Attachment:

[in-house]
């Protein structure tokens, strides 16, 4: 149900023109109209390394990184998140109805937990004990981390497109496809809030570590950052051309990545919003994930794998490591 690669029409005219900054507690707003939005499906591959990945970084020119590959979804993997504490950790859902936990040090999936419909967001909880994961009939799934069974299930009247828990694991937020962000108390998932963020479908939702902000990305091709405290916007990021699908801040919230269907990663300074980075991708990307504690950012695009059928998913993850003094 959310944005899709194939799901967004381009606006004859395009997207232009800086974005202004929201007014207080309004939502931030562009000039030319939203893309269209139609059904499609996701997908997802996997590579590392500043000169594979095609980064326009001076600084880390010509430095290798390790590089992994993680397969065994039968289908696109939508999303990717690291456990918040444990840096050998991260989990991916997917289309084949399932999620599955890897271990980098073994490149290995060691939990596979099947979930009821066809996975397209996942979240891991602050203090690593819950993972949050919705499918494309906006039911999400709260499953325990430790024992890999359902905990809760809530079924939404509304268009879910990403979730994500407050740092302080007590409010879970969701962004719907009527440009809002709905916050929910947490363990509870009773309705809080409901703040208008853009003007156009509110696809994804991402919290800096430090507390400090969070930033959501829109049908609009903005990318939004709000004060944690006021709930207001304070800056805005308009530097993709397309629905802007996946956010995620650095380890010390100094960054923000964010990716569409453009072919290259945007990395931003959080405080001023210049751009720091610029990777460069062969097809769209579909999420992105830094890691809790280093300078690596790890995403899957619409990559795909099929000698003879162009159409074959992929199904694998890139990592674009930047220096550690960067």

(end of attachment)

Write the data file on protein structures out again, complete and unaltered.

[in-house]
């Protein structure tokens, strides 16, 4: 149900023109109209390394990184998140109805937990004990981390497109496809809030570590950052051309990545919003994930794998490591 690669029409005219900054507690707003939005499906591959990945970084020119590959979804993997504490950790859902936990040090999936419909967001909880994961009939799934069974299930009247828990694991937020962000108390998932963020479908939702902000990305091709405290916007990021699908801040919230269907990663300074980075991708990307504690950012695009059928998913993850003094 959310944005899709194939799901967004381009606006004859395009997207232009800086974005202004929201007014207080309004939502931030562009000039030319939203893309269209139609059904499609996701997908997802996997590579590392500043000169594979095609980064326009001076600084880390010509430095290798390790590089992994993680397969065994039968289908696109939508999303990717690291456990918040444990840096050998991260989990991916997917289309084949399932999620599955890897271990980098073994490149290995060691939990596979099947979930009821066809996975397209996942979240891991602050203090690593819950993972949050919705499918494309906006039911999400709260499953325990430790024992890999359902905990809760809530079924939404509304268009879910990403979730994500407050740092302080007590409010879970969701962004719907009527440009809002709905916050929910947490363990509870009773309705809080409901703040208008853009003007156009509110696809994804991402919290800096430090507390400090969070930033959501829109049908609009903005990318939004709000004060944690006021709930207001304070800056805005308009530097993709397309629905802007996946956010995620650095380890010390100094960054923000964010990716569409453009072919290259945007990395931003959080405080001023210049751009720091610029990777460069062969097809769209579909999420992105830094890691809790280093300078690596790890995403899957619409990559795909099929000698003879162009159409074959992929199904694998890139990592674009930047220096550690960067």